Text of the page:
Starting with South Africa that has – as the saying goes – the most liberal Constitution continentally, its Muslim community has shown its resilience and its vibrancy since it became a democracy in 1994. Confining oneself to the political front and as this essay is being written, the country has permitted the formation of Muslim parties to contest the national/regional elections and this has been so over the twenty five years. During the first decade, for example, the Africa Muslim Party and the Islamic Party participated; later the Cape Muslim Congress was formed to contest the local elections and during the past two elections Al-Jama’at Party joined to do likewise.


Besides these specific parties many Muslim candidates joined various parties from the ANC to the New Freedom Party with no one objecting to their presence and their participation. And over the years the government had various Muslims who acted as Ministers. The first Minister of Justice after 1994 was Advocate Abdullah Omar and at present (2019) while Mrs. Naledi Pandor is still the Minister of Higher Education and Training, Mr. Ebrahim Patel held the portfolio being the Minister of Economic Affairs.



When turning to Botswana, one noted similar developments but on a much smaller scale since the Muslims compared to those in South Africa are numerically tiny but visible through its Botswana Muslim Association that was formed way back in 1955. Its current president, Mr. Sattar Dada is also the Botswana Democratic Party’s treasurer; he, in fact, has been in this post for many years and this is evidence of the trust that the BDP has had and still have in him. Apart from him, there are other Muslims that are also politically involved but they belonged to the opposition parties.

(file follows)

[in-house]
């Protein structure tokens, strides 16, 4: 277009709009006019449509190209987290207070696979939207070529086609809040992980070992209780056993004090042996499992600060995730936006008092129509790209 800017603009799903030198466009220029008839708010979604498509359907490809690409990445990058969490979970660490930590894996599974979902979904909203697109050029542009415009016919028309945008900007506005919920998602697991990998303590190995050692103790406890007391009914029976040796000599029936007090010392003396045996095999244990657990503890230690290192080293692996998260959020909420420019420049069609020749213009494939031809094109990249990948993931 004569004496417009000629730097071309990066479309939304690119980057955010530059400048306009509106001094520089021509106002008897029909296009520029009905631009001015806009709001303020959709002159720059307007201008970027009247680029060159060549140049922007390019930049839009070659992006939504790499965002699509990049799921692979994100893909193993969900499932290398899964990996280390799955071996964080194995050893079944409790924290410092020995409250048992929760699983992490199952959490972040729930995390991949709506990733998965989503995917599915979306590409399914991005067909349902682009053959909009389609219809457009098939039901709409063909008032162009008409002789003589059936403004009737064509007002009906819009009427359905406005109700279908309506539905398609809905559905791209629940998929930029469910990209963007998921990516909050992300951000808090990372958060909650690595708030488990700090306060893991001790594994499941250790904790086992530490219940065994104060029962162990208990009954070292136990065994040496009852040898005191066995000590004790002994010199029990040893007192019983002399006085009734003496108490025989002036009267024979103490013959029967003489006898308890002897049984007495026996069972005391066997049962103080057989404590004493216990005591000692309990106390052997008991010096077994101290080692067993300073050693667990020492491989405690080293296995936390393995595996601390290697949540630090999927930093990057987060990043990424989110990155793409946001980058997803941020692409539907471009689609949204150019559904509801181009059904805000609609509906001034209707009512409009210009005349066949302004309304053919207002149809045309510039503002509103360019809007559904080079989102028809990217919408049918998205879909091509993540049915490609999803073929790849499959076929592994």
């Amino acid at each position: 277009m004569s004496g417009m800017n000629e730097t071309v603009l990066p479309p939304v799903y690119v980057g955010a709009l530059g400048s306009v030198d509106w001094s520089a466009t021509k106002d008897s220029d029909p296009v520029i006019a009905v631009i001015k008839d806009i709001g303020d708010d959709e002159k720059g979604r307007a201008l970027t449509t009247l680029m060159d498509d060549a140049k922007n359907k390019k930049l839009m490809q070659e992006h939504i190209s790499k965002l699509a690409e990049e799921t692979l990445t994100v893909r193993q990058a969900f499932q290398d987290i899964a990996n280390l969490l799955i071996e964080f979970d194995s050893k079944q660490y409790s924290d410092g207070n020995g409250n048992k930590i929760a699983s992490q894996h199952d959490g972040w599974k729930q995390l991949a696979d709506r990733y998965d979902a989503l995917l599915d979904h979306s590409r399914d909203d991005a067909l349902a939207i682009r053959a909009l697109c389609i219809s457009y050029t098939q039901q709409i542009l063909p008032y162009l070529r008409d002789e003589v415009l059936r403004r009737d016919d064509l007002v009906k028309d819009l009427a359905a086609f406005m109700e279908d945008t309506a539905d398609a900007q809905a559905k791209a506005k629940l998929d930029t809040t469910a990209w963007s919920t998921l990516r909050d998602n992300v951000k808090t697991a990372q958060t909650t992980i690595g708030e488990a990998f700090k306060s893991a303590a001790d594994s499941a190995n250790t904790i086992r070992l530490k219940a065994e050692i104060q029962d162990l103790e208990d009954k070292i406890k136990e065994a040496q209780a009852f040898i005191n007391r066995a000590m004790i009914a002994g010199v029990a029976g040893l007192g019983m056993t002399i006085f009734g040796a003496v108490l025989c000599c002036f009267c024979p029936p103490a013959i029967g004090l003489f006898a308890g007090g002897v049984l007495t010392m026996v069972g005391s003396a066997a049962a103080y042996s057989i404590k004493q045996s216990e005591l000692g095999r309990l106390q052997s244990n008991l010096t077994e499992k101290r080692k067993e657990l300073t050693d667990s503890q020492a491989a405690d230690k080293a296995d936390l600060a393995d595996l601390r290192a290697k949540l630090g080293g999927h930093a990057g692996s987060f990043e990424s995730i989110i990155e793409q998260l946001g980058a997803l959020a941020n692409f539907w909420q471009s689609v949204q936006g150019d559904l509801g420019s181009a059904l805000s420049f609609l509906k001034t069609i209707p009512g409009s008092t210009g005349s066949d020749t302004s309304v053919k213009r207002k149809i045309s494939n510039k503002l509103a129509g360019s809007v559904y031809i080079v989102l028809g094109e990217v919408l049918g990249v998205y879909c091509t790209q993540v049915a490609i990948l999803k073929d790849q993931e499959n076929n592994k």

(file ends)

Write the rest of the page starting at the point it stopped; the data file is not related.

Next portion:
Leaving Botswana and trekking to Mozambique, one noted related outcomes where the Muslims have been recognized as an important part of that society. Anyone familiar with this country will know that the northern part is a heavily Muslim populated region where their religio-political leaders made use of the Arabic script to write their letters and religious texts during the late 19th and early 20th century; something similar to what was witnessed among South Africa’s Cape Muslims during the same period. That aside, the government has over the years had Muslim ministers in its cabinet not to appease the Muslim community; these appointments were done on merit and nothing else. It is thus of interest to record that since independence most of those who were appointed as Ministers of Justice were Muslims; for the record, at the end of 1990 when the country adopted a revised Constitution it was Minister Ussumane Aly Dauto who supervised it and during 1994 when the country opted to hold its first multiparty elections Frelimo appointed José Ibraimo Abudo.



In conclusion, these communities have participated actively in the region’s civil societies and that is where they left their mark. Wherever they were involved they left a noteworthy legacy; be it in the building industry, the clothing sector or any other field the Muslim community demonstrated that they were quite safe in the region’s democratic spaces.


And, as such, they actively participated at all levels. So for them and particularly those refugees and migrants who landed up in this region, the feeling of freedom that they dreamt of was not a pipe dream but a reality. In spite of the shortcomings (such as crime and corruption) and small pockets of extremists groups that exist and issues that they have  encountered regionally, they have experienced reasonable respect and comparative contentment. It is indeed a safe haven for all, and one can only exclaim loudly: hamdan lillahi (praise be the Almighty) for such a region, for such a largely tolerant regional ubuntu-oriented society, and for such considerate socio-political-minded leaders!  


Muhammed Haron

(University of Botswana/University of Stellenbosch)